Westwood won’t worry about trees at British

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LYTHAM ST. ANNES, ENGLAND (AP) - Lee Westwood might have won that elusive first major had he not hit a tee shot into a tree on the fifth hole in the final round of the U.S. Open at Olympic Club last month.

The ball disappeared, and with it so did Westwood’s chances of getting off the list of best players never to win a major.

“You make your own luck a lot of times, but that was an unfortunate time for that to happen,” Westwood said. “It’s happened only three times in my career; once there when I was only one shot off the lead going into the last two holes in Dubai, and once in a playoff in the Malaysian Open. It’s picked its times to happen.

Westwood shouldn’t have to worry about the trees at Royal Lytham & St. Annes. There aren’t any of significance on the links course.

What he and other players will have to worry about is sand _ and lots of it. There are 206 bunkers scattered around the course, or an average of more than 11 a hole. Many of them are in the fairways, making precision driving a necessity to contend in this British Open.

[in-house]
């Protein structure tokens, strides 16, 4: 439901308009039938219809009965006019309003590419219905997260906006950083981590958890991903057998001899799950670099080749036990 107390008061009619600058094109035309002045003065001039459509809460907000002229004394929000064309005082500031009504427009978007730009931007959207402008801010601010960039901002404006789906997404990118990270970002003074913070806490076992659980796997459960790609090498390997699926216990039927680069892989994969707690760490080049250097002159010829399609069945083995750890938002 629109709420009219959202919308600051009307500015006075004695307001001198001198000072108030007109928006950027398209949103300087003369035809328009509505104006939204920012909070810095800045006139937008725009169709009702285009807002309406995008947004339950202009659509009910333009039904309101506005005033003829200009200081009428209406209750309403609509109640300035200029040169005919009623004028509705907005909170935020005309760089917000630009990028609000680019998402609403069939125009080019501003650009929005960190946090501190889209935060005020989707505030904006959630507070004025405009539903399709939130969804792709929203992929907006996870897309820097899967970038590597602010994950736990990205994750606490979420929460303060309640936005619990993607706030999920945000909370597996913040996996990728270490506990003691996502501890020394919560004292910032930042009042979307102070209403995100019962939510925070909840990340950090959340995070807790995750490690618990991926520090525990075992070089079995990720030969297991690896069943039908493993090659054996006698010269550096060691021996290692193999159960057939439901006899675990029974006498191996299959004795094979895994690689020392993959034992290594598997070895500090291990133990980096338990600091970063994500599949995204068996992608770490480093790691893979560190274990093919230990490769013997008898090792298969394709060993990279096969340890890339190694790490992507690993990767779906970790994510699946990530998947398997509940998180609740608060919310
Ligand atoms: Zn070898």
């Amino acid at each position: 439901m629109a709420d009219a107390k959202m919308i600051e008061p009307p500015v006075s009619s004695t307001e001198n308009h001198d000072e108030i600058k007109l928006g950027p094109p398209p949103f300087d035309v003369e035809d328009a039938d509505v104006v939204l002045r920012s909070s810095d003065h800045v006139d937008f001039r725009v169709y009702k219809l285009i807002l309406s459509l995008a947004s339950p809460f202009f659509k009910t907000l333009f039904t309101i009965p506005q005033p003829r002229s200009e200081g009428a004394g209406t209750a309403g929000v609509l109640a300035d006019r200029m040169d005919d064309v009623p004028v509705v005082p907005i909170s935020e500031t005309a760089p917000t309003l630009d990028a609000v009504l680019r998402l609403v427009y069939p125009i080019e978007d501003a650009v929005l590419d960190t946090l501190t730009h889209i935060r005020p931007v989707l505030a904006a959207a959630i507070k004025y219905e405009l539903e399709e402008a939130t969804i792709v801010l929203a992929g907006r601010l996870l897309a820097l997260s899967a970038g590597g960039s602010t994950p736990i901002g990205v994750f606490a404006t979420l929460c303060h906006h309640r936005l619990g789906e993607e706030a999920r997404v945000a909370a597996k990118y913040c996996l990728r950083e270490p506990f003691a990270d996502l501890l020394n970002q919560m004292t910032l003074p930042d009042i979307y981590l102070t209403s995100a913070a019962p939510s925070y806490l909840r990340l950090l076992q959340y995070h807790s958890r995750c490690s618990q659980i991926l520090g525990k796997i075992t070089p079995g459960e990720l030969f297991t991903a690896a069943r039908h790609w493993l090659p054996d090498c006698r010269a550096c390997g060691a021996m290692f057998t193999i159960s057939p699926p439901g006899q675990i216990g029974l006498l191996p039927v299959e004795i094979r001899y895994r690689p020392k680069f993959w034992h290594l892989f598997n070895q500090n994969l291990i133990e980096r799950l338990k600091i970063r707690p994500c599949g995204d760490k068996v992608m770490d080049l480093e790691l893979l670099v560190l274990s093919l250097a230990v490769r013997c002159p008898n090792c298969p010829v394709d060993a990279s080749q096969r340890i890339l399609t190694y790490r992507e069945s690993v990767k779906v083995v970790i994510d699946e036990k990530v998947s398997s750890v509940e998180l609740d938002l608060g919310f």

Not only do the fairways have lots of bunkers, they are spread out in the driving area. That should make players hit their drivers more often because the early bunkers on holes don’t let them layup with much confidence.

Westwood said the bunkers and the rough deepened by a wet summer should more than make up for lack of trees.

“I think that’s part of the game of golf,” he said. “There should be penalties for hitting it off line.”


MEETING MANDELA: Tiger Woods strayed some Tuesday from golf, talking about meeting Nelson Mandela in South Africa not long after Woods burst on the golf scene in a big way.

Woods was asked by a South African journalist about the meeting on the eve of Mandela’s 94th birthday on Wednesday.

“It was incredible meeting him for the first time in `98. I got invited to his home,” Woods said. “As we walk in there and I look at my dad and I said, `Hey, pops, do you feel that? It feels different in here.’ He said, `Yeah, I feel the same way.’”

Woods said he and his late father, Earl, were looking at pictures on the wall and Mandela was over in a corner. At the time Mandela was president of South Africa.

“He was over there just meditating in the corner, and it was just a different feeling in the room,” Woods said. “He has such a presence and aura about him unlike anyone I’ve ever met. He’s meant so much to so many people around the world, not just in South Africa.”


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